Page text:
Indoor Running Gait Analysis
Running is a popular choice because it does not require special equipment or a gym membership. When people think about starting to exercise for better health or weight loss, most will think about running because of its accessibility. However, what most fail to consider is the importance of preparing for a run. Like any other sport, training is essential to prevent injury and to improve performance.
Running injuries are thus prevalent, but very treatable and avoidable.
At Balance Core, we specialise in individualised and tailored movement analysis to identify the root cause of your challenges and we work with you to improve on the specific errors. We combine our systematic assessment and treatment approach with modern technology to provide accurate analysis and effective rehabilitation.
Equipped with motion cameras and motion analysis software, our physiotherapists can communicate feedback on your movement effectively and easily with video playbacks.
Common Conditions/Injuries Associated with Running
Lower back pain
Spinal disc injuries
Spinal facet joint strains
Iliotibial band (ITB) syndrome
Knee meniscus injury
Patellofemoral pain syndrome (Runner’s Knee)
Foot and ankle pain
Running can result in a wide range of injuries and pain. Our physiotherapists at Balance Core are well-versed in treating these conditions and can facilitate your return to running even after these injuries.
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Common Errors We Have Observed in Running
Upper body form and posture
Chest lifted in an overly upright and rigid posture that places the diaphragm in a disadvantaged position for breathing
Shoulders clipped tightly by the body and hiked resulting in excessive tension and inefficient use of energy
Lower back not kept in neutral resulting in excessive tension or loading in the muscles, discs and joints
Pelvis not in neutral (excessive anterior tilt or posterior tilt) placing hip and back muscles in disadvantaged positions and reducing muscular efficiency
Point of Weight Bearing and Foot Striking
Overloading into the forefoot and toes resulting in strain in the lower back, knees, calves, and feet
Overloading into hindfoot (overstriding and landing on the heel) is energy inefficient and increases the risk of shin splints
Balance Strategies and Placement of Centre of Gravity
Excessive gripping in the inner thighs and toes for balance and to keep upright instead of proper use of the core resulting in overloading in the groin, calves, and feet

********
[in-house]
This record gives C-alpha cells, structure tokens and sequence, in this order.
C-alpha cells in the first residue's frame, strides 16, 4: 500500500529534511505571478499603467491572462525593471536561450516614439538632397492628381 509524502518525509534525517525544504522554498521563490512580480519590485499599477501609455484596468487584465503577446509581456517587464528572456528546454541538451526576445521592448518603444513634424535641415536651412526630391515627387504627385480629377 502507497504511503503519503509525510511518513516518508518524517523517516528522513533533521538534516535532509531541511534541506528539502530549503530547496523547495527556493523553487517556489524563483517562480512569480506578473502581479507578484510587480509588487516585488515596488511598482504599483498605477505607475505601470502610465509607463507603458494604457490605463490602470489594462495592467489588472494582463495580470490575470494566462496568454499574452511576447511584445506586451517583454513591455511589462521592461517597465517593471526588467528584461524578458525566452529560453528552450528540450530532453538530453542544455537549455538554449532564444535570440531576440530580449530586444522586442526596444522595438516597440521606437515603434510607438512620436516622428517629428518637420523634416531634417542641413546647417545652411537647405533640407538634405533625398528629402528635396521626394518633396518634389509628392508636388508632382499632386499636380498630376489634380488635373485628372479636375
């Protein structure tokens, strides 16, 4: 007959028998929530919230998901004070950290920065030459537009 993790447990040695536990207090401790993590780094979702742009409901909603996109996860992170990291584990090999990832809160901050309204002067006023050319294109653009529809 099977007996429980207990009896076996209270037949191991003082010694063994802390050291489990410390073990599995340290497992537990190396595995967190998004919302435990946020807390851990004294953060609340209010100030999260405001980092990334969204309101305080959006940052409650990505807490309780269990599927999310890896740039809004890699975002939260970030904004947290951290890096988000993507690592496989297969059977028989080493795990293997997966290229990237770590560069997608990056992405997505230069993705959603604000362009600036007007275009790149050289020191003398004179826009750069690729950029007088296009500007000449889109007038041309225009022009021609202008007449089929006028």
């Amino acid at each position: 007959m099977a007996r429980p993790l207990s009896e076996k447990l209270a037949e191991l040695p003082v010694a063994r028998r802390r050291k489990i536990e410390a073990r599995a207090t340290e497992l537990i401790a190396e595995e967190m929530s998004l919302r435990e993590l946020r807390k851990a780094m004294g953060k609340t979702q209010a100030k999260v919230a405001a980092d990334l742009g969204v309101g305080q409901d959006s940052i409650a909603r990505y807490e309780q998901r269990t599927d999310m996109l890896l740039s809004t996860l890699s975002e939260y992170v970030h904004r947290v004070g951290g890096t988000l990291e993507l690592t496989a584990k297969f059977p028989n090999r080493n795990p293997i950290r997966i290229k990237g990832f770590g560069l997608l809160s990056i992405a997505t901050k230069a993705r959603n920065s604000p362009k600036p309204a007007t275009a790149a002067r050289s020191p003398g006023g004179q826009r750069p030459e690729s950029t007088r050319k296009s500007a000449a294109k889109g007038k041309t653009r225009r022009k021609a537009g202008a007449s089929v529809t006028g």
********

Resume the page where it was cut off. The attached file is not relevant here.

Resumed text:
Overstriding with centre of gravity trailing behind resulting in inefficient energy use and overloading in the heels, ankles, knees, hips and back
Poor understanding and improper use of core control
Excessive gripping of outer layer of dynamic trunk muscles instead of deeper postural control muscles
Movement driven excessively by distal extremitities with overload in feet and knees and underuse of core, gluteals, and quadriceps
Background Muscle imbalance
Specific analysis by our physiotherapists at Balance Core can help you identify errors unique to you and decipher the root cause behind these errors. Identifying the errors and the root cause of the errors are the first steps in your road to recovery from injury and in preventing future injuries.
Addressing Underlying Causes of Running Injuries
Running requires repetitive motions and loading. If you are experiencing pain or excessive tiredness in certain areas of the body, continuing to run and “practise running” will not address your problem. Specific analysis to identify the underlying reasons for your movement errors and risk factors for injury is essential.
Balance Core Physiotherapy Centre is committed to solving the root cause of problems. Combining our Integrated Balance Approach with a dedicated practice space and modern technology, our physiotherapists will work closely with you to identify your unique issues and design a suitable treatment plan for you in a systematic manner. In doing so, we strive to reduce your existing pain and help you to minimise the risk of your injuries recurring in the future.
Running is a repetitive but fast activity. A slow-motion playback of your movements is particularly helpful and accurate in identifying movement errors that will otherwise be difficult to pick up. Combined with a systematic approach like ours, a structured analysis can be conducted to help you identify problems, understand the root causes, and hence improve your running form.